Vallejo in Solano County, California — The American West (Pacific Coastal)
First Wireless Station
Plaque erected in Sept 1954
Location. 38° 5.094′ N, 122° 15.959′ W. Marker is in Vallejo, California, in Solano County. Marker is on Club Drive, on the right when traveling south. Touch for map. Marker is in this post office area: Vallejo CA 94592, United States of America.
Other nearby markers. At least 8 other markers are within 2 miles of this marker, measured as the crow flies. St. Peter's Chapel (approx. 0.7 miles away); German Marder and Torpedo (approx. 0.9 miles away); Fourth Marine Division Memorial (approx. 0.9 miles away); A Large Carved Eagle (Wood) (approx. one mile away); Vallejo As State Capital (approx. 1.1 miles away); The Alibi Clock (approx. 1.2 miles away); Red Men's Hall (approx. 1.3 miles away); Carnegie Library (approx. 1.3 miles away). Touch for a list and map of all markers in Vallejo.
More about this marker. The marker is mounted on a monument on Club Drive, a few hundred feet short of the entrance to the Mare Island Golf Club, at the point where Club Drive turns east when going uphill towards the golf club.
Regarding First Wireless Station.
• The location 300 feet south of the marker is now a parking lot.
• "April, 1903: The Mare Island Naval Station first employs wireless. It employs a Slaby Arco 2kw open gap spark transmitter located in the former homing pigeon loft....November, 1904: The Mare Island and the San Francisco Navy stations begin regular weather broadcasts by radio telegraph."- A CHRONOLOGY of WIRELESS and RADIO on the WEST COAST, by Bart Lee
• The Mare Island radio station played a key role in maintaining communications between San Francisco and the rest of the country after the earthquake and fire of April 17, 1906. "The Navy radio stations played a major role in providing this means of remaining in touch with the outside world. As soon as it was realized that this was the city's sole rapid contact with the outside, they were flooded with messages from military and municipal authorities and the general public. In about 2 weeks the Chicago sent and received over 1,000 messages. The naval radio station on Yerba Buena Island was fully occupied acting as a relay between the Chicago and the station at the Mare Island Navy Yard which provided telegraphic connection with the rest of the country." - Captain Linwood S. Howeth, USN (Retired), History of Communications-Electronics in the United States Navy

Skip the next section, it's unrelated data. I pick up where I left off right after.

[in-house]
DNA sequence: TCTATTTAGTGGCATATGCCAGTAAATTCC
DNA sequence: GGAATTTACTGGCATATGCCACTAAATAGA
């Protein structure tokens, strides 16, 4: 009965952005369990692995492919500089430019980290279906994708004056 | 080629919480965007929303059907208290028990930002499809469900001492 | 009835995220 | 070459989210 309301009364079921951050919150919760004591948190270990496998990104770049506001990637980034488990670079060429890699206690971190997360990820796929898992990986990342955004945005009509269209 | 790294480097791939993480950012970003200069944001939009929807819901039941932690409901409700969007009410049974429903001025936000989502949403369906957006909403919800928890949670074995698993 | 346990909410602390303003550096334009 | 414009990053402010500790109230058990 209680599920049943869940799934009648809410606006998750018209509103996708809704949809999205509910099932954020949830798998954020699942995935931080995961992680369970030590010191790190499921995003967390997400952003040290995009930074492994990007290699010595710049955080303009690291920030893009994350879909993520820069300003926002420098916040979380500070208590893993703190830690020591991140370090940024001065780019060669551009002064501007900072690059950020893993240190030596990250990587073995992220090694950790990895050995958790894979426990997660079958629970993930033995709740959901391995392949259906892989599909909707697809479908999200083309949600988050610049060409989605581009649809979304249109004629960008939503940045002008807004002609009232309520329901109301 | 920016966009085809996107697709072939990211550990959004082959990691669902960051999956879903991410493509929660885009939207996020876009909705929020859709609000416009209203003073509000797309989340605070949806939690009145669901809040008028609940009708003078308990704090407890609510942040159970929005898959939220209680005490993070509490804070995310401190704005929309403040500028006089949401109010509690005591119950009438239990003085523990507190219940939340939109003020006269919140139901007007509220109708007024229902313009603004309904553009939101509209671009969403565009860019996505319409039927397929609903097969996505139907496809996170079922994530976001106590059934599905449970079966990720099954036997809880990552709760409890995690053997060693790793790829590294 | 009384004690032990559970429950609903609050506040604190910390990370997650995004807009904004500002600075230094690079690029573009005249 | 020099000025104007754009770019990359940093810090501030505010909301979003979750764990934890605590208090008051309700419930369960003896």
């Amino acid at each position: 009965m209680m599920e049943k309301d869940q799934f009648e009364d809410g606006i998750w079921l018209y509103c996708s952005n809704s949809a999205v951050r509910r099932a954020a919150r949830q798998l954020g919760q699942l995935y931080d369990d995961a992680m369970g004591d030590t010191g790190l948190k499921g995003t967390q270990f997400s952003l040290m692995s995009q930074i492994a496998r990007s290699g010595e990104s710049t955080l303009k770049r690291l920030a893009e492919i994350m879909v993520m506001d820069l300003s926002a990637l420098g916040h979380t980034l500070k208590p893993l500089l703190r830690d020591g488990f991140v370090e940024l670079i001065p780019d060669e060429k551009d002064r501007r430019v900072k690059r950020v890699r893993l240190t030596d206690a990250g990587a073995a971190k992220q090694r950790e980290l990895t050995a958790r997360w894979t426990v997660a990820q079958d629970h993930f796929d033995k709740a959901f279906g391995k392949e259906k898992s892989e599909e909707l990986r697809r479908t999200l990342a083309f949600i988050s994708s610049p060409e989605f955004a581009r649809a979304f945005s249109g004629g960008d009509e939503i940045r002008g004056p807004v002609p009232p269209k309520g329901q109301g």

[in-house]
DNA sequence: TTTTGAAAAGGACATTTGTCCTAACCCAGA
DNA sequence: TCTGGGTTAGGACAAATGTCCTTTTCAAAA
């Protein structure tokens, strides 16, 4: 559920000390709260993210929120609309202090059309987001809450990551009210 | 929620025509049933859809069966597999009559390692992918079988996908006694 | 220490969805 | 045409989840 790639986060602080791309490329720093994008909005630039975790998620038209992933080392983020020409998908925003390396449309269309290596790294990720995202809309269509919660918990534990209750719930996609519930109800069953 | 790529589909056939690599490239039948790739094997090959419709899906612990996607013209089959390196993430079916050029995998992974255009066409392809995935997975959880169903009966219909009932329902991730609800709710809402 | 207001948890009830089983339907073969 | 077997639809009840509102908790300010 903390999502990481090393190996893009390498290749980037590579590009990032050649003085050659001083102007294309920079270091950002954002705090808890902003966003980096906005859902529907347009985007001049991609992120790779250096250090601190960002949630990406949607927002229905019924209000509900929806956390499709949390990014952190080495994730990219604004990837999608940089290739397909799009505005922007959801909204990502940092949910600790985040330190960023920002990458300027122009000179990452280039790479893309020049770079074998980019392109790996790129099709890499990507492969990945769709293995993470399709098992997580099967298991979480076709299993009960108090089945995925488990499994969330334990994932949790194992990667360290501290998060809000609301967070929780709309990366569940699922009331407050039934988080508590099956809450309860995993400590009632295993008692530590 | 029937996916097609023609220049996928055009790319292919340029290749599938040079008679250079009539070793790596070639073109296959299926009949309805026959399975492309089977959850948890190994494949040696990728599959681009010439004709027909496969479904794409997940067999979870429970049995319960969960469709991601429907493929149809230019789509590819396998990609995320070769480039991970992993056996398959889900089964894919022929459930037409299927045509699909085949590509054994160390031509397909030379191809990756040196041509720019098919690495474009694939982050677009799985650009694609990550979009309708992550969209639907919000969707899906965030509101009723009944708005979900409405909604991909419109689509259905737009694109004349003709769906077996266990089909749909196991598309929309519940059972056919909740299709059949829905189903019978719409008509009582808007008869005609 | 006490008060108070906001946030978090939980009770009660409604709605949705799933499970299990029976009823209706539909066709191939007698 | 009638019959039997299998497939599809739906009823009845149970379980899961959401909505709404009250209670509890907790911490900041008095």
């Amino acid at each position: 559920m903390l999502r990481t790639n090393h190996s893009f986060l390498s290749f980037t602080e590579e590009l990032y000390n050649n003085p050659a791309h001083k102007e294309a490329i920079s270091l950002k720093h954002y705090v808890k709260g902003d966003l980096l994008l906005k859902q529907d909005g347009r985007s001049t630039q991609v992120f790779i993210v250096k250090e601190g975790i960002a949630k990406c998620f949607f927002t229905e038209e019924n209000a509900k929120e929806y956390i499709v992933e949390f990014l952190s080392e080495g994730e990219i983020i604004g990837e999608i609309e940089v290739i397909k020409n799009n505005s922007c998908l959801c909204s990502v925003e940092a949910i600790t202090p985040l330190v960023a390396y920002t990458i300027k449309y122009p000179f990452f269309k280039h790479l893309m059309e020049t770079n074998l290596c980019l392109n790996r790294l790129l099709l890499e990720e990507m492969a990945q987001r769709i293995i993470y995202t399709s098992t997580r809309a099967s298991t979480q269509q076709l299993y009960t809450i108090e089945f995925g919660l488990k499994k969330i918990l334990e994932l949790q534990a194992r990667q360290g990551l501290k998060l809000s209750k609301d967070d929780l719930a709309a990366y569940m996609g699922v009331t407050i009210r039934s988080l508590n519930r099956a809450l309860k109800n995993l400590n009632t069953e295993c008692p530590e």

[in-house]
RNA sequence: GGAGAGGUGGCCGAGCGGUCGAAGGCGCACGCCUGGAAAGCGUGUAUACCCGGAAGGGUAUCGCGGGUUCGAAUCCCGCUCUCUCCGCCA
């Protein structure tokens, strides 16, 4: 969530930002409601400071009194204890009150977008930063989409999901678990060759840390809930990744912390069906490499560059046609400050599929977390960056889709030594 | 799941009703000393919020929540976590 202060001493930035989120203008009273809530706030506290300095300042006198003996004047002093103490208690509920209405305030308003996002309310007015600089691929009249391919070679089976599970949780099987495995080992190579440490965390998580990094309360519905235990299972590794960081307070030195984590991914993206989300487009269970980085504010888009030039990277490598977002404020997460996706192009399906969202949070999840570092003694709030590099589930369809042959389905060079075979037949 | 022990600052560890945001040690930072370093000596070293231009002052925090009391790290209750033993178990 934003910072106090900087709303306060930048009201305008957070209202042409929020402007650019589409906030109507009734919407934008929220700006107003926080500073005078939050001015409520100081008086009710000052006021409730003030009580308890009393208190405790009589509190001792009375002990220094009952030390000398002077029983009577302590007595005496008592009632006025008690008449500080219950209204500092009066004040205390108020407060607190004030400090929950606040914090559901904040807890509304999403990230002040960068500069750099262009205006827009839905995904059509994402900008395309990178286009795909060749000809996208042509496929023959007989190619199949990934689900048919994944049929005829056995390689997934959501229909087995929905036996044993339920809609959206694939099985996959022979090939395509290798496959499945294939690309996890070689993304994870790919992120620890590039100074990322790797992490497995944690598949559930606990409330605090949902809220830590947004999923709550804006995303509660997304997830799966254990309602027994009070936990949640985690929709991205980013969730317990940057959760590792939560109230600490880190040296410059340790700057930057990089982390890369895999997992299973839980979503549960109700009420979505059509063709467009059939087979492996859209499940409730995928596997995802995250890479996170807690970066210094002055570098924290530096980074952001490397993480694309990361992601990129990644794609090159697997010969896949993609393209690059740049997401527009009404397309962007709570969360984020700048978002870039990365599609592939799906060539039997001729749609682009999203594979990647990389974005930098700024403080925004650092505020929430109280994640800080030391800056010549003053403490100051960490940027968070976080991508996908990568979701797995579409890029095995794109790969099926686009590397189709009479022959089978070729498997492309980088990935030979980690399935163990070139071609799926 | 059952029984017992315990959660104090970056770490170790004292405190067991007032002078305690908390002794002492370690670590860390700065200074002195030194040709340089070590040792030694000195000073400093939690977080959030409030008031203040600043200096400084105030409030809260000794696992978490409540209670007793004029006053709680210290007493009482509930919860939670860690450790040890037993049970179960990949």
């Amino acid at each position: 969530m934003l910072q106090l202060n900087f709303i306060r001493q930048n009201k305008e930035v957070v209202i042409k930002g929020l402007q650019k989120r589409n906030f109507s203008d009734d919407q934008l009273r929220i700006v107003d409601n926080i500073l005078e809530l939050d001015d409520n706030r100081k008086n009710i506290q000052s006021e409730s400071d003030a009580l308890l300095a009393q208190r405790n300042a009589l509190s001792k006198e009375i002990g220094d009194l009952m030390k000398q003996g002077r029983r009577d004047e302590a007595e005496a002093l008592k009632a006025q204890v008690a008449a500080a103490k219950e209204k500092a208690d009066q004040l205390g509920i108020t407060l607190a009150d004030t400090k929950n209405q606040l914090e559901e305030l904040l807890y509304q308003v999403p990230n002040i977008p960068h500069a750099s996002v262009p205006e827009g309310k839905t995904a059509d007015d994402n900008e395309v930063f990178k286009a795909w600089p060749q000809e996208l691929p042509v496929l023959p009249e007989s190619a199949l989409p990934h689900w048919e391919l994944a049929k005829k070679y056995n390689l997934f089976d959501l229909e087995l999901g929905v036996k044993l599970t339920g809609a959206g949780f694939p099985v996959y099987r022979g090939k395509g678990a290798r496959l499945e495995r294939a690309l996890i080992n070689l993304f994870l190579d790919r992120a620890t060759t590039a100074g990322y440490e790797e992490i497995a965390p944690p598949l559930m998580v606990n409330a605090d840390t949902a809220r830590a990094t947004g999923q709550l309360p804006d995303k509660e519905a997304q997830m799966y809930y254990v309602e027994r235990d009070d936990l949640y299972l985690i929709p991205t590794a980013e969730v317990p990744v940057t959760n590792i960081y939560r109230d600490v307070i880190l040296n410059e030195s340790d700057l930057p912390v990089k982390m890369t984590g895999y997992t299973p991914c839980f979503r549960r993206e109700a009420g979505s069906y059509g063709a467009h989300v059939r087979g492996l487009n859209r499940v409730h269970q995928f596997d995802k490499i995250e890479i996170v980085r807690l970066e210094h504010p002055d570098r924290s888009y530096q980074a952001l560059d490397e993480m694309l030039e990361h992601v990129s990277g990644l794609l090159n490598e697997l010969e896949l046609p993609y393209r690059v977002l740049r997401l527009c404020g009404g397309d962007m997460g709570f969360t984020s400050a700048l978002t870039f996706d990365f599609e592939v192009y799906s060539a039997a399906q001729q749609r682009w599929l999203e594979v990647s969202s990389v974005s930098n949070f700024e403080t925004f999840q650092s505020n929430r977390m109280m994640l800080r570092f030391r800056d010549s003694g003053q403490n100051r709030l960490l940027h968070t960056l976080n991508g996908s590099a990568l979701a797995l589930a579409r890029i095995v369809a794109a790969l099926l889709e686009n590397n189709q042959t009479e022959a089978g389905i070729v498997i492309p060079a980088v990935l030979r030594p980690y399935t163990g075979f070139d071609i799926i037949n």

Also see . . . Wireless Speech Flies to Pacific. The New York Times' September 30, 1915 article on the successful transmission of wireless telephone messages from the United States Naval Radio Station at Arlington to the Naval Radio Station at Mare Island. "The demonstration was the result of experiments that had been in progress for some time, and their success is expected to have a revolutionary influence on communication between American naval vessels and shore stations. By means of this apparatus, which will probably be installed at all naval radio stations, it is expected that officers of the navy, on land, will be able to carry on wireless telephone conversations with officers at sea...." (Submitted on December 30, 2009.)
Categories. • Communications • Military •
Credits. This page was last revised on April 27, 2017. This page originally submitted on December 30, 2009, by Andrew Ruppenstein of Sacramento, California. This page has been viewed 929 times since then and 29 times this year. Photos: 1. submitted on December 30, 2009, by Andrew Ruppenstein of Sacramento, California. 2. submitted on November 14, 2014, by James King of San Miguel, California. 3, 4. submitted on December 30, 2009, by Andrew Ruppenstein of Sacramento, California. • Syd Whittle was the editor who published this page.